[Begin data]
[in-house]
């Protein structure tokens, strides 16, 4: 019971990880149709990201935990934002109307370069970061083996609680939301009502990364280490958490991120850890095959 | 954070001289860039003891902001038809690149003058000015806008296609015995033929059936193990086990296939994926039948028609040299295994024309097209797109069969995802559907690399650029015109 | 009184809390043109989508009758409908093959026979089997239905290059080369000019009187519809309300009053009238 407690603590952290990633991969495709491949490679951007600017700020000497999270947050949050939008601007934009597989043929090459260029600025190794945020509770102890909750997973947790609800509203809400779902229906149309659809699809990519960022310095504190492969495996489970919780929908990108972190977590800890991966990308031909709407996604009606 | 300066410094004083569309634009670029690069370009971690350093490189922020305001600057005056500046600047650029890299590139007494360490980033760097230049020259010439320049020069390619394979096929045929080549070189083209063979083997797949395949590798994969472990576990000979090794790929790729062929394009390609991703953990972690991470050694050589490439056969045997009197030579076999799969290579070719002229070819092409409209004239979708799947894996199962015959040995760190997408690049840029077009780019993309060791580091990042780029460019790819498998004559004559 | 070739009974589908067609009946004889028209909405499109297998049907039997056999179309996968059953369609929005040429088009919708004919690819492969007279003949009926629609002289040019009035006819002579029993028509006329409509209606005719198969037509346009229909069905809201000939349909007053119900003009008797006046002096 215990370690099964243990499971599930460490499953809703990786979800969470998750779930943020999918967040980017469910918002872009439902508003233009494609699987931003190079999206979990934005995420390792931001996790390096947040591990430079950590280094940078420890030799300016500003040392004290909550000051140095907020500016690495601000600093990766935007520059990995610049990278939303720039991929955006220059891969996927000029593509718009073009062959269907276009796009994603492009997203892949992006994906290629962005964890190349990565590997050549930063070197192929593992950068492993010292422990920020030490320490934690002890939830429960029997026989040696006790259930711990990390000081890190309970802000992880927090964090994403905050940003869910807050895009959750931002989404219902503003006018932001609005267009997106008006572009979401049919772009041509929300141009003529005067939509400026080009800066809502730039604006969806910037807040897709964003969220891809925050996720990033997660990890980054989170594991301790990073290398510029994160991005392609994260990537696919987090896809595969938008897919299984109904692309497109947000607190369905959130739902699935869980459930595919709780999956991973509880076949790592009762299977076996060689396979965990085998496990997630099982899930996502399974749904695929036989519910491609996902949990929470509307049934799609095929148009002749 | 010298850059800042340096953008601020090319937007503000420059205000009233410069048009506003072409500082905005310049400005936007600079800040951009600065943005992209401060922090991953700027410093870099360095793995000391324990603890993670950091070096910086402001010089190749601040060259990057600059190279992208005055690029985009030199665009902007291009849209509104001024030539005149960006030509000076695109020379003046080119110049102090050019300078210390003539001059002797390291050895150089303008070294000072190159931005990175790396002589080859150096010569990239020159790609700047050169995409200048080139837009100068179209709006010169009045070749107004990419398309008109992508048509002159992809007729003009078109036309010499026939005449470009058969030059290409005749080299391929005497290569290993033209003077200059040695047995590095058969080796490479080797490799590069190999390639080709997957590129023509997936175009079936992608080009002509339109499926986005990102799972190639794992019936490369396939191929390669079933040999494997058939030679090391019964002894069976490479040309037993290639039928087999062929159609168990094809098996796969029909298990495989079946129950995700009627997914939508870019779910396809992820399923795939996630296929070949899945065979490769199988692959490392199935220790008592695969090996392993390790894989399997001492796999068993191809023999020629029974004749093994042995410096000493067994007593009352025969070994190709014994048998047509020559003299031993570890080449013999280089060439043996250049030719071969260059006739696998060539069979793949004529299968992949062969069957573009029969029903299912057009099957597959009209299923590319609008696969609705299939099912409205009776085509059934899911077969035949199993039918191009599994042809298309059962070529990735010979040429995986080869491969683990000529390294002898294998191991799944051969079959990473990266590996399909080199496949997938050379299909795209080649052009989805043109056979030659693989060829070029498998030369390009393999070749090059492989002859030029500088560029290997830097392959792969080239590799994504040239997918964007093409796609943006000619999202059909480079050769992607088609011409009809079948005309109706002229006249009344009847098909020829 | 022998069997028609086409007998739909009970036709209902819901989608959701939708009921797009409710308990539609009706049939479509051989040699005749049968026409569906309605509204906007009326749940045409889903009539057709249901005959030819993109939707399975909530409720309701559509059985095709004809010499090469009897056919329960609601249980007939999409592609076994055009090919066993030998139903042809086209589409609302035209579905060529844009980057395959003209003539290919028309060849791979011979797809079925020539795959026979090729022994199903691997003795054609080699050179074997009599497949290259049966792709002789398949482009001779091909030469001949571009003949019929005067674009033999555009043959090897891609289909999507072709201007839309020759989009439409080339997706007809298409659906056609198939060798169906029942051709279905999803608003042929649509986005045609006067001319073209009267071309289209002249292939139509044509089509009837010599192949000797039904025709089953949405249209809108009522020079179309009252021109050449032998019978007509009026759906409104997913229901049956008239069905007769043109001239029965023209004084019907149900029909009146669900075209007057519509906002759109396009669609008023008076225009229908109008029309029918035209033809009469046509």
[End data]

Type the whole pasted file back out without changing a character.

[in-house]
């Protein structure tokens, strides 16, 4: 019971990880149709990201935990934002109307370069970061083996609680939301009502990364280490958490991120850890095959 | 954070001289860039003891902001038809690149003058000015806008296609015995033929059936193990086990296939994926039948028609040299295994024309097209797109069969995802559907690399650029015109 | 009184809390043109989508009758409908093959026979089997239905290059080369000019009187519809309300009053009238 407690603590952290990633991969495709491949490679951007600017700020000497999270947050949050939008601007934009597989043929090459260029600025190794945020509770102890909750997973947790609800509203809400779902229906149309659809699809990519960022310095504190492969495996489970919780929908990108972190977590800890991966990308031909709407996604009606 | 300066410094004083569309634009670029690069370009971690350093490189922020305001600057005056500046600047650029890299590139007494360490980033760097230049020259010439320049020069390619394979096929045929080549070189083209063979083997797949395949590798994969472990576990000979090794790929790729062929394009390609991703953990972690991470050694050589490439056969045997009197030579076999799969290579070719002229070819092409409209004239979708799947894996199962015959040995760190997408690049840029077009780019993309060791580091990042780029460019790819498998004559004559 | 070739009974589908067609009946004889028209909405499109297998049907039997056999179309996968059953369609929005040429088009919708004919690819492969007279003949009926629609002289040019009035006819002579029993028509006329409509209606005719198969037509346009229909069905809201000939349909007053119900003009008797006046002096 215990370690099964243990499971599930460490499953809703990786979800969470998750779930943020999918967040980017469910918002872009439902508003233009494609699987931003190079999206979990934005995420390792931001996790390096947040591990430079950590280094940078420890030799300016500003040392004290909550000051140095907020500016690495601000600093990766935007520059990995610049990278939303720039991929955006220059891969996927000029593509718009073009062959269907276009796009994603492009997203892949992006994906290629962005964890190349990565590997050549930063070197192929593992950068492993010292422990920020030490320490934690002890939830429960029997026989040696006790259930711990990390000081890190309970802000992880927090964090994403905050940003869910807050895009959750931002989404219902503003006018932001609005267009997106008006572009979401049919772009041509929300141009003529005067939509400026080009800066809502730039604006969806910037807040897709964003969220891809925050996720990033997660990890980054989170594991301790990073290398510029994160991005392609994260990537696919987090896809595969938008897919299984109904692309497109947000607190369905959130739902699935869980459930595919709780999956991973509880076949790592009762299977076996060689396979965990085998496990997630099982899930996502399974749904695929036989519910491609996902949990929470509307049934799609095929148009002749 | 010298850059800042340096953008601020090319937007503000420059205000009233410069048009506003072409500082905005310049400005936007600079800040951009600065943005992209401060922090991953700027410093870099360095793995000391324990603890993670950091070096910086402001010089190749601040060259990057600059190279992208005055690029985009030199665009902007291009849209509104001024030539005149960006030509000076695109020379003046080119110049102090050019300078210390003539001059002797390291050895150089303008070294000072190159931005990175790396002589080859150096010569990239020159790609700047050169995409200048080139837009100068179209709006010169009045070749107004990419398309008109992508048509002159992809007729003009078109036309010499026939005449470009058969030059290409005749080299391929005497290569290993033209003077200059040695047995590095058969080796490479080797490799590069190999390639080709997957590129023509997936175009079936992608080009002509339109499926986005990102799972190639794992019936490369396939191929390669079933040999494997058939030679090391019964002894069976490479040309037993290639039928087999062929159609168990094809098996796969029909298990495989079946129950995700009627997914939508870019779910396809992820399923795939996630296929070949899945065979490769199988692959490392199935220790008592695969090996392993390790894989399997001492796999068993191809023999020629029974004749093994042995410096000493067994007593009352025969070994190709014994048998047509020559003299031993570890080449013999280089060439043996250049030719071969260059006739696998060539069979793949004529299968992949062969069957573009029969029903299912057009099957597959009209299923590319609008696969609705299939099912409205009776085509059934899911077969035949199993039918191009599994042809298309059962070529990735010979040429995986080869491969683990000529390294002898294998191991799944051969079959990473990266590996399909080199496949997938050379299909795209080649052009989805043109056979030659693989060829070029498998030369390009393999070749090059492989002859030029500088560029290997830097392959792969080239590799994504040239997918964007093409796609943006000619999202059909480079050769992607088609011409009809079948005309109706002229006249009344009847098909020829 | 022998069997028609086409007998739909009970036709209902819901989608959701939708009921797009409710308990539609009706049939479509051989040699005749049968026409569906309605509204906007009326749940045409889903009539057709249901005959030819993109939707399975909530409720309701559509059985095709004809010499090469009897056919329960609601249980007939999409592609076994055009090919066993030998139903042809086209589409609302035209579905060529844009980057395959003209003539290919028309060849791979011979797809079925020539795959026979090729022994199903691997003795054609080699050179074997009599497949290259049966792709002789398949482009001779091909030469001949571009003949019929005067674009033999555009043959090897891609289909999507072709201007839309020759989009439409080339997706007809298409659906056609198939060798169906029942051709279905999803608003042929649509986005045609006067001319073209009267071309289209002249292939139509044509089509009837010599192949000797039904025709089953949405249209809108009522020079179309009252021109050449032998019978007509009026759906409104997913229901049956008239069905007769043109001239029965023209004084019907149900029909009146669900075209007057519509906002759109396009669609008023008076225009229908109008029309029918035209033809009469046509």